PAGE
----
Glaeser on Declining Labor Force Participation
Edward Glaeser has some sensible suggestions to deal with the declining labor force participation rate, which he links to easier access to disability insurance:
The political response to the low labor-force participation is to offer policies aimed at job creation. The right favors tax cuts. The left favors subsidized help through building roads and other infrastructure, and favoring particular sectors, such as “clean energy.”
I’m skeptical that either approach can succeed, especially in helping the lower-skilled. Most sensible government investments require well-trained employees, such as engineers, not high school dropouts. Even if tax cuts help private-sector activity, there is little guarantee that businesses will start hiring from the bottom of the labor market.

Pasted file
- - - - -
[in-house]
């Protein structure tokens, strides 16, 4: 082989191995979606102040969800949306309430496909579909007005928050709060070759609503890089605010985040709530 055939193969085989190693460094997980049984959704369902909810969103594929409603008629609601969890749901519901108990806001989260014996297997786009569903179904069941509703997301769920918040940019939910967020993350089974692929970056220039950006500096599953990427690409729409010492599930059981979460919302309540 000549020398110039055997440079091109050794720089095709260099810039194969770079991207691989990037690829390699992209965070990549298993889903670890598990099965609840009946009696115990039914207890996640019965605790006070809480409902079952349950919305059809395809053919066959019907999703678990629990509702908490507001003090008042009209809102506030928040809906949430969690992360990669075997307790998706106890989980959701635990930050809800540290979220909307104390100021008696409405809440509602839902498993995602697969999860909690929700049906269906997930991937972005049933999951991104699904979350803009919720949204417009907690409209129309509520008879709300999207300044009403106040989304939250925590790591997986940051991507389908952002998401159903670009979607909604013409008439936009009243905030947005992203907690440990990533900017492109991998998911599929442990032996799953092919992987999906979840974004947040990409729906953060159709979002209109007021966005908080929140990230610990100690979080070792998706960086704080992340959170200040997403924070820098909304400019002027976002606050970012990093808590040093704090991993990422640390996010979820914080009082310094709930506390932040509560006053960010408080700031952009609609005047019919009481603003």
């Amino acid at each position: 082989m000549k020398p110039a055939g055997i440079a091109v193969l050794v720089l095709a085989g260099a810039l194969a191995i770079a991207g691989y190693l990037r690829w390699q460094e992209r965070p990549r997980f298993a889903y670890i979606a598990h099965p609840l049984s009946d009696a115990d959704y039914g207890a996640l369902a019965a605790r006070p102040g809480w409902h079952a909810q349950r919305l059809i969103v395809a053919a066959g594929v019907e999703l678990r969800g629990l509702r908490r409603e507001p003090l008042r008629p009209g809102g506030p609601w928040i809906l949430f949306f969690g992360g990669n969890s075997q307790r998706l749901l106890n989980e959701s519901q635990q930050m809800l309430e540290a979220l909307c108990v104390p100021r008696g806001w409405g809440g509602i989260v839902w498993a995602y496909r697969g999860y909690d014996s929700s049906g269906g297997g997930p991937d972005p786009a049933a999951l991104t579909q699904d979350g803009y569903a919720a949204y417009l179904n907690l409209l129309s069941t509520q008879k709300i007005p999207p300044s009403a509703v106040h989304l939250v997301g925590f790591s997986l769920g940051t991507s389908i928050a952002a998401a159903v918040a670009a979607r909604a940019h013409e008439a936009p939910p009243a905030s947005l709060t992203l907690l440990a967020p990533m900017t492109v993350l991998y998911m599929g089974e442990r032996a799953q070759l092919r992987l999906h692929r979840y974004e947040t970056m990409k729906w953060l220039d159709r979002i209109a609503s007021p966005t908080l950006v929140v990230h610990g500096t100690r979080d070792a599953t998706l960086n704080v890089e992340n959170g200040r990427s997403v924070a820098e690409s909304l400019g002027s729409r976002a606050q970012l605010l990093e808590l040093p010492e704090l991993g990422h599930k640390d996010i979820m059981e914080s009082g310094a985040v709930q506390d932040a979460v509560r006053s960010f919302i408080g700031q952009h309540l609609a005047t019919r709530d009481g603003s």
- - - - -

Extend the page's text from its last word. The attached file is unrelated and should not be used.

We can do better by replacing the archaic system we have now with ones that offer better incentives to work. We have too many distinct programs (unemployment insurance, food stamps, housing vouchers) that penalize earnings, collectively creating a huge implicit tax that discourages work among the poor.
Duggan and David Autor, a Massachusetts Institute of Technology economist, have proposed reforming disability insurance in ways that encourage companies to keep employing disabled workers and impose higher costs on those that produce more disabled workers.